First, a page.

I bonds are inflation-protected savings bonds issued by the U.S. government. This option is one of the safest ways to invest because it is guaranteed by the U.S. government to never lose value. Here's why many people use I bonds to supplement their retirement savings:
Rates. The interest rate for I bonds is actually a combination of two rates. The fixed rate is announced every six months, and all bonds purchased in the period have that baseline rate. Currently the fixed rate is zero. The variable rate is adjusted for inflation and is announced every six months.
Tax advantages. The interest accrued is tax-deferred until the time of redemption. It is also exempted from state and local tax. If you use the I bonds for educational expenses and your modified adjusted gross income is below a certain threshold, then you won't have to pay tax at all.
Limitations. You have to hold I bonds for at least one year before you redeem them. If you cash them out within 5 years of the purchase date, then you'll lose the last 3 months of interest. Each U.S. resident with a Social Security number can buy up to $10,000 of electronic I bonds per calendar year. In addition, you can use your tax refund to buy up to $5,000 of paper I bonds.
Where to buy. You can buy electronic I bonds directly from the U.S. Treasury via Treasury Direct. If you want to use your tax refund to buy I bonds, you need to tell the IRS when you file via the allocation of refund form.
Who should buy I Bonds. I bonds are a great savings vehicle that is guaranteed to keep up with inflation. Here's how to tell if your portfolio would benefit from the addition of I bonds:
Maxed out tax-advantaged accounts. If you maxed out your 401(k) and Roth IRA contributions, then you are running out of tax-advantaged investment options. I bonds are tax-deferred, so you won't have to pay tax on the interest until you redeem them. It's a great way to defer paying tax until after retirement when you are in a lower tax bracket.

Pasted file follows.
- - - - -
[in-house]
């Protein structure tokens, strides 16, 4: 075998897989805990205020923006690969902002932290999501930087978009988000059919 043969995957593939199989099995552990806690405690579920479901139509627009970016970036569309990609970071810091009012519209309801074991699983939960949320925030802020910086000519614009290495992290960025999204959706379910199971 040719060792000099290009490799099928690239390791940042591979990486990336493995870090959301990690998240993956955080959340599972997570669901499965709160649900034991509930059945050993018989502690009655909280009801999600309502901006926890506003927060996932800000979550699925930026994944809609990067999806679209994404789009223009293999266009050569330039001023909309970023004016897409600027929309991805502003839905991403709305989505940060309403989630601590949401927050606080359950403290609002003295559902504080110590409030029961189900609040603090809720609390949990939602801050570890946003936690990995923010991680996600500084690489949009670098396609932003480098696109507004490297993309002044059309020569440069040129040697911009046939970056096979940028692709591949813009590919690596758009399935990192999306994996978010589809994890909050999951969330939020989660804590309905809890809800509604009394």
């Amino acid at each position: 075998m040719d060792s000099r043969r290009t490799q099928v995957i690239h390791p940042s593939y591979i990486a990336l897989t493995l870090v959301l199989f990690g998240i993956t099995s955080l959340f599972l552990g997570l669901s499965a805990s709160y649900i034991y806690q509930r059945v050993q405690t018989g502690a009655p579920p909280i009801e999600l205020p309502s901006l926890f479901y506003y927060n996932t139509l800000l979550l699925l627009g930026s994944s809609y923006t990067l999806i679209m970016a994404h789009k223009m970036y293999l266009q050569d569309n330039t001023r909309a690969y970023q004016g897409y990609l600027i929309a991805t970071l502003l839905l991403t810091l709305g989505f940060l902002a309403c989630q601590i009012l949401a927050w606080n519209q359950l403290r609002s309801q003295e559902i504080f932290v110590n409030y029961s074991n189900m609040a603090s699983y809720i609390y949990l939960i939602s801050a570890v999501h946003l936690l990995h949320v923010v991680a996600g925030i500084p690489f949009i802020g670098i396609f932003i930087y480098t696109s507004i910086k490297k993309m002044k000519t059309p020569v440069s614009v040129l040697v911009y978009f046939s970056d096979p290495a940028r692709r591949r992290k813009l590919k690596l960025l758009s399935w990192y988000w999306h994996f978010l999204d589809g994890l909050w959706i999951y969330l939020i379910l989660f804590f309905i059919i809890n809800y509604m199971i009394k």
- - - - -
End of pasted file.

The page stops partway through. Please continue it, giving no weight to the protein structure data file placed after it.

High state or local taxes. Some states have a nearly 10 percent tax rate, and investing in I bonds is one way to reduce your tax liability if you live in a state with high income tax.
Too much stock. The stock market has gained quite a bit this year. Your asset allocation is probably a little out of whack if you haven't rebalanced lately. Buying I bonds is one safe option to rebalance your portfolio with a little more bonds.
You plan to retire early. I bonds have no age-related penalty, so you can redeem them at any time after 12 months. You can use your I bonds for living expenses until you can withdraw from your retirement accounts without penalties beginning at age 59 1/2.
You have too much cash in your savings account. If you like having accessible cash in your savings account, but you would like to earn more interest, then I bonds can be a good fit for you. I bonds have better interest rates than most saving accounts and CDs. You can move a portion of your savings account to I bonds and earn more while deferring tax.
I'm planning to buy some I bonds every year until I'm fully retired. You can start investing with just $25 through Treasury Direct.
Joe Udo blogs at Retire By 40 where he writes about passive income, frugal living, retirement investing and the challenges of early retirement. He recently left his corporate job to be a stay at home dad and blogger and is having the time of his life.